GPS location tracks typically contain errors, as the GPS points will normally be some meters away from the true position. If we know that the movement happened on a street network, e.g., a bus or a car, then we can correct this back by putting the points on the street. Luckily there are Algorithms for this, called Map-Matching. There are also a handful of open source systems that do map matching. It remains however difficult to end users to use them, because they involve non-trivial installation and configuration effort. Preparing the base map, which will be used in the matching is also an issue to users.

Original trajectory

Map-matched trajectory

The goal of this project is to build an architecture for a Map-Matching service. The challanges are that the GPS data arrives in different formats, and that Map-Matching is a time consuming Algorithm. This architecture should thus allow different input formats, and should be able to automatically scale according to the request rate. Another key outcome of this project is to compare the existing Map-Matching implementations, and to discuss their suitability in real world problems.

Links:

Status: taken

Geospatial Trajectory Data Cleaning

Data cleaning is essential preprocessing for analysing the data and extracting meaningful insights. Real data will typically include outliers, inconsistencies, missing data, repeated transactions possibly with different keys, and other kinds of acquisition errors. In geospatial trajectory data, there are even more sources of error, such as GPS inaccuracies.

The goal of this project is to survey the state of the art in geospatial trajectory data cleaning, both model-based and machine learning. The work also includes prototyping and empirically evaluating a selection of these methods in the MobilityDB system, and on different real datasets. These outcomes should serve as a base for a thesis project to enhance geospatial trajectory data cleaning.

Geospatial Trajectory Similarity Measure

One of the main functions for a wide range of application domains is to measure the similarity between two moving objects' trajectories. This is desirable for similarity-based retrieval, classification, clustering and other querying and mining tasks over moving objects' data. The existing movement similarity measures can be classified into two classes: (1) spatial similarity that focuses on finding trajectories with similar geometric shapes, ignoring the temporal dimension; and (2) spatio-temporal similarity that takes into account both the spatial and the temporal dimensions of movement data.

The goal of this project is to survey and to prototype in MobilityDB the state of art methods in trajectory similarity. Since it is a complex problem, these outcomes should serve as a base for a thesis project to propose effective and efficient trajectory similarity measures.

Spatiotemporal k-Nearest Neighbour (kNN) Queries

An example of continuous kNN is when the GPS device of the vehicle initiates a query to find the three closest gas stations to the vehicle at any time instant during its trip from source to destination. According to the location of the vehicle, the set of three nearest gas stations can change. The result is thus a set of intervals, where very interval is associated with a set of three gas stations. The challenge in this type of query is to find an efficient incremental way of evaluation.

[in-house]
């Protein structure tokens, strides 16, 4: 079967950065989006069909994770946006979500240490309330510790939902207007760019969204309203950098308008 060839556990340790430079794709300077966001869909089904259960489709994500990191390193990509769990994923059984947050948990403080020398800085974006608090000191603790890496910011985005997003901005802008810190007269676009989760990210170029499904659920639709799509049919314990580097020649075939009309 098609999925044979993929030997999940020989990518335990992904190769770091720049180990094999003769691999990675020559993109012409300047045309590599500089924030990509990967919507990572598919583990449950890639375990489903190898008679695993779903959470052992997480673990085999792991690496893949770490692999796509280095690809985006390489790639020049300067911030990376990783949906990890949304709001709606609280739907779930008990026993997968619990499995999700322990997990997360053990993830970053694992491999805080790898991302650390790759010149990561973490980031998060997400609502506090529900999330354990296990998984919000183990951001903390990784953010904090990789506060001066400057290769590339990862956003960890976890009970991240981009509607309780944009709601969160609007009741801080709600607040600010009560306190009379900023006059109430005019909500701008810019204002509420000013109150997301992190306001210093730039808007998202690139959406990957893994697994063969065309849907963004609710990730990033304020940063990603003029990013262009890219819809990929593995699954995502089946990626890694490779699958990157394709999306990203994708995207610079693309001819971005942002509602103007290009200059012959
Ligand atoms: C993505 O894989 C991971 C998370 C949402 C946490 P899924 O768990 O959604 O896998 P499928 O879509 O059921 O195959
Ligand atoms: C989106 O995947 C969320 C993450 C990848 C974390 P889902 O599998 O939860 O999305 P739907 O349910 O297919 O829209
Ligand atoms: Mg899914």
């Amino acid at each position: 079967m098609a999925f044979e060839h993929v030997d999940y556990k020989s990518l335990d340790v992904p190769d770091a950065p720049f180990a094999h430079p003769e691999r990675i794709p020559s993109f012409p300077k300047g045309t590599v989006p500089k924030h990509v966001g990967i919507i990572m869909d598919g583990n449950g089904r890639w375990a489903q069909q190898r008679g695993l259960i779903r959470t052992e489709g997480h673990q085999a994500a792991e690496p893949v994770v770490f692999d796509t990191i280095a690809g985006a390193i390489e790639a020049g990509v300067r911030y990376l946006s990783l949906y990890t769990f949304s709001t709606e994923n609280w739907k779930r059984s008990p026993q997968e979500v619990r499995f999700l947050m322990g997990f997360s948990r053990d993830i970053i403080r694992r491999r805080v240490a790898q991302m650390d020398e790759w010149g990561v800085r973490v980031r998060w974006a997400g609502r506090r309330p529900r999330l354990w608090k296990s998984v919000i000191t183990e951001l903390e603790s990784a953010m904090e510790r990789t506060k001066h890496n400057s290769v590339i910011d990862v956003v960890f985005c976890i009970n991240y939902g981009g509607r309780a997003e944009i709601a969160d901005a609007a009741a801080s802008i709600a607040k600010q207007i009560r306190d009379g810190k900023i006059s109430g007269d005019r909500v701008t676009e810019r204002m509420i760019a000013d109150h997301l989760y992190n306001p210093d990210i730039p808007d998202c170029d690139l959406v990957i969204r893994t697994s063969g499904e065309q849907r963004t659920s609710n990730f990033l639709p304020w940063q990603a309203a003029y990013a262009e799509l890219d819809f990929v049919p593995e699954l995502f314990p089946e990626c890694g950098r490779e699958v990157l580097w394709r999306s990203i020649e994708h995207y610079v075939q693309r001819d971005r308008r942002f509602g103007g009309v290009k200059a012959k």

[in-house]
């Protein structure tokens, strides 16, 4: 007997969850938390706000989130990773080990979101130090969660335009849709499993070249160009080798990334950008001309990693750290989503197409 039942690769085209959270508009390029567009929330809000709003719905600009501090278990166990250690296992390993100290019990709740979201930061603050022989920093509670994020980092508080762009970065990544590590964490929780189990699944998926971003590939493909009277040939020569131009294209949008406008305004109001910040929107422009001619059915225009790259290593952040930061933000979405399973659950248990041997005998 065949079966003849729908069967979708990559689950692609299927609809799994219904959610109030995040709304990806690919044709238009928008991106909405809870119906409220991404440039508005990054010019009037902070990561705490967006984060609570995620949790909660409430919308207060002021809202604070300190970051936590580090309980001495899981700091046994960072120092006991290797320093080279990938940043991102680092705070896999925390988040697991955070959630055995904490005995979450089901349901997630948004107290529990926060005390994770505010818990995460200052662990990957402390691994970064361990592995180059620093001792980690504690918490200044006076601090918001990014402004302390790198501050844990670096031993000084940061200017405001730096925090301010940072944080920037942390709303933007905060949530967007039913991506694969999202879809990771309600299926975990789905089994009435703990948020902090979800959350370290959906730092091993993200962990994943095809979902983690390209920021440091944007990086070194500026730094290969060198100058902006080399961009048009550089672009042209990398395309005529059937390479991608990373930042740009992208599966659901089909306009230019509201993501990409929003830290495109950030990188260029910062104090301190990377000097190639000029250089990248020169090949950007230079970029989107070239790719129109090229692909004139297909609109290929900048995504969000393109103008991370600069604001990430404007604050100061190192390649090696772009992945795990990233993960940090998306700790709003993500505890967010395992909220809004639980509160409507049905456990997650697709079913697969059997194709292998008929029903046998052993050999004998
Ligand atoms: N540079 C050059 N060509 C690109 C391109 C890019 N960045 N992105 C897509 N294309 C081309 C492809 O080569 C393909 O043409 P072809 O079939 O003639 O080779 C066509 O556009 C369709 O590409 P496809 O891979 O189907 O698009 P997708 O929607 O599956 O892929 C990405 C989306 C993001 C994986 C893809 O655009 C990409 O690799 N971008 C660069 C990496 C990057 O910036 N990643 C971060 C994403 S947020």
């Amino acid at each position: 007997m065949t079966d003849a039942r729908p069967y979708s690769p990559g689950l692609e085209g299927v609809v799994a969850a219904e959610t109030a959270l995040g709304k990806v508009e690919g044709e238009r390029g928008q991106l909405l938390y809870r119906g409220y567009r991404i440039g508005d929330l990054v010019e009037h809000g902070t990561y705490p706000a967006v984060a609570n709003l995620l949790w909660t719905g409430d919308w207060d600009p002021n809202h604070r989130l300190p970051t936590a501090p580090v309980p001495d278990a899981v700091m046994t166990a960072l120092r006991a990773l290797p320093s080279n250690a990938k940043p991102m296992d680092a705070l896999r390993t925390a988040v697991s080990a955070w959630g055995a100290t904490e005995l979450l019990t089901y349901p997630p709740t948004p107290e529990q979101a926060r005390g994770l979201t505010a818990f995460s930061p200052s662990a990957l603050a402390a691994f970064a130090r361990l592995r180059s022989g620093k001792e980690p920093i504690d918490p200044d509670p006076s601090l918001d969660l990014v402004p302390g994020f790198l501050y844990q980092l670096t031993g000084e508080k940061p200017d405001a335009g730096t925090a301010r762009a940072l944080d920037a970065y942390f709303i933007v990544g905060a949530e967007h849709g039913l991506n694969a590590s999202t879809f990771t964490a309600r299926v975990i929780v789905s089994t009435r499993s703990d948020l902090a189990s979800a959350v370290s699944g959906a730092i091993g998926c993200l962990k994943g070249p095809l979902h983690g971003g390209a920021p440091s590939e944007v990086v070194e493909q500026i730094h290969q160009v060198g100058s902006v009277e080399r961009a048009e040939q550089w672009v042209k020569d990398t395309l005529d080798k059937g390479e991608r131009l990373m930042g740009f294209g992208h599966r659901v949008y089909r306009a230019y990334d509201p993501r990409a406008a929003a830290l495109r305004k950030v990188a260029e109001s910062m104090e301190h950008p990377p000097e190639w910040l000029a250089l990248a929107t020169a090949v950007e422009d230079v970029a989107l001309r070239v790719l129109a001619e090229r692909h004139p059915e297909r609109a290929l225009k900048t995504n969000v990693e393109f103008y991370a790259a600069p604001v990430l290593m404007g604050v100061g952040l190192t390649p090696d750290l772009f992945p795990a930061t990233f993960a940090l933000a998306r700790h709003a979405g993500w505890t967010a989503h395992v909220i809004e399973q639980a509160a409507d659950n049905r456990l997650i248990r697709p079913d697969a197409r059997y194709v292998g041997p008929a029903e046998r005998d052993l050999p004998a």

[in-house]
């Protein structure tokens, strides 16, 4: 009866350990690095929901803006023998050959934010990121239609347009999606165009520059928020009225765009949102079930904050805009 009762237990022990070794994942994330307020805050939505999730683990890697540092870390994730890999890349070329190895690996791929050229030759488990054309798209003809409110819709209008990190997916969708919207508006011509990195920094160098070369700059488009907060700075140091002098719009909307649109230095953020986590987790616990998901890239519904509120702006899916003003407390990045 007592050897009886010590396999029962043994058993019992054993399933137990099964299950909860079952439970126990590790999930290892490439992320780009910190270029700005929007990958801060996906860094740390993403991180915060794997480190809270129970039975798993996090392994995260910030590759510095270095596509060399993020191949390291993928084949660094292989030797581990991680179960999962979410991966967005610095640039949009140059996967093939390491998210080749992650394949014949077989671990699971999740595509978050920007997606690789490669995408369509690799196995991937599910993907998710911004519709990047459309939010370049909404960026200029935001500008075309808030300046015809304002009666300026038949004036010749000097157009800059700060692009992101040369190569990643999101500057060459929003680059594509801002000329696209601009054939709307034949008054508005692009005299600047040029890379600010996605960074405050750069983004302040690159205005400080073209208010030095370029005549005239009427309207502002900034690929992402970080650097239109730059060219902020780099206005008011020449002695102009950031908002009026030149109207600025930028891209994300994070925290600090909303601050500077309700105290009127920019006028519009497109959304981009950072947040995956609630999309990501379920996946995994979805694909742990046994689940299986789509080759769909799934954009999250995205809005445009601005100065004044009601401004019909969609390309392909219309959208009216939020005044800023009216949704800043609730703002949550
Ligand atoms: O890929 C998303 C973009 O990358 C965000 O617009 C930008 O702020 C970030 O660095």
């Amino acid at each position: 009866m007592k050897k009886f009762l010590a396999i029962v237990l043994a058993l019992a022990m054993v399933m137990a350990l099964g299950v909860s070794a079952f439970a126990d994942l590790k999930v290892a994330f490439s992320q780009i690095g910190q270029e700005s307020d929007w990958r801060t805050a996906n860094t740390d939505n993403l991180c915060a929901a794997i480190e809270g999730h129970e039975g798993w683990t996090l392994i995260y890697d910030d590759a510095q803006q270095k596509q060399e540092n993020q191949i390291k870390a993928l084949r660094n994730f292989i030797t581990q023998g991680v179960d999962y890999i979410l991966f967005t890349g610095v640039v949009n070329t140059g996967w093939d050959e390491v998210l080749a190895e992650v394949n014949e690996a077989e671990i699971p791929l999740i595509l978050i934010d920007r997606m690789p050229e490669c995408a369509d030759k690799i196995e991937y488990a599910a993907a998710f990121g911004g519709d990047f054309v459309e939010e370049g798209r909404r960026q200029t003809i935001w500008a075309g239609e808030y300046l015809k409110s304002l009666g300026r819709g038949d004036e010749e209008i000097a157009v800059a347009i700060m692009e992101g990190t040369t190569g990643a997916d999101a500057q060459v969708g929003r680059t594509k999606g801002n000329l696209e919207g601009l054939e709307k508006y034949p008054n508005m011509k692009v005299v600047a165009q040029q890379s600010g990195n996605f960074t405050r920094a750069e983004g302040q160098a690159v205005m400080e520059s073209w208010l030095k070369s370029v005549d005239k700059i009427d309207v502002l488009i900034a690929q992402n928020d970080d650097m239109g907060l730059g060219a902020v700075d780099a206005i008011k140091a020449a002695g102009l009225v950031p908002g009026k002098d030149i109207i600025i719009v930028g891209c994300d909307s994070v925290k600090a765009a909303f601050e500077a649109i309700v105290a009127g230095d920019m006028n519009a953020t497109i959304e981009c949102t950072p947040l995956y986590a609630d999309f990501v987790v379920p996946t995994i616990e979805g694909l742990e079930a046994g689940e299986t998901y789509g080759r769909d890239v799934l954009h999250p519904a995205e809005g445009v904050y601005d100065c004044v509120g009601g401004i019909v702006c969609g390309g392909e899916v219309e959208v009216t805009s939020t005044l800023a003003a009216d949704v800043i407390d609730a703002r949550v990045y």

The goal of the project is to survey the state of art in continuous kNN queries, and to prototype selected methods in MobilityDB. Since it is a complex problem, these outcomes should serve as a base for a more elaborate thesis project.

K-D-Tree Indexes for MobilityDB

Indexes are essential in databases for quickly locating data without having to search every row in a table every time a database table is accessed. Thus, an index is an auxiliary data structure that improves the speed of data retrieval operations on a database table at the cost of additional writes and storage space to maintain the index. PostgreSQL provides multiple types of indexes for various data types.

In MobilityDB two types of indexes has been implemented, namely, GiST and SP-GiST. More precisely, in PostgreSQL, these types of indexes are frameworks for developing multiple types of indexes. Concerning SP-GiST indexes, in MobilityDB we have developed 4-dimensional quad-trees where the dimensions are X, Y, and possibly Z for the spatial dimension and T for the time dimension. An alternative approach would be to use K-D Trees. K-D trees can be implemented in PostgreSQL using the SP-GiST framework and an example implementation for simple geometric types exist. The goal of the project is to implement K-D indexes for MobilityDB and perform a benchmark comparison between K-D trees and the existing 4-dimensional quad-trees.

VODKA Indexes for MobilityDB

MobilityDB provides GiST and SP-GiST indexes for temporal types. These indexes are based on bounding boxes, that is, the nodes of the index tree store a bounding box that keeps the mininum and maximum values of each of the dimensions where X, Y, Z (if available) are for the spatial dimension and T for the temporal dimension. The reason for this is that a temporal type (for example, a moving point representing the movement of a vehicle) can have thousands of timestamped points and keeping all these points for each vehicle indexed in a table is very inefficient. By keeping the bounding box only it is possible to quickly filter the rows in a table and then a more detailed analysis can be made for those rows selected by the index.

However, the drawback of keeping a single bounding box for the whole trajectory makes that the index is not very selective as shown in the following figure (extracted from a presentation by Oleg Bartunov from PostgresPro)

The goal of the project is to define VODKA indexes for MobilityDB, which enable us to store in the index multiple bounding boxes (one per segment) associated to each row in the table as shown in the following figure

 
teaching/projh402.txt · Last modified: 2020/10/22 14:18 by ezimanyi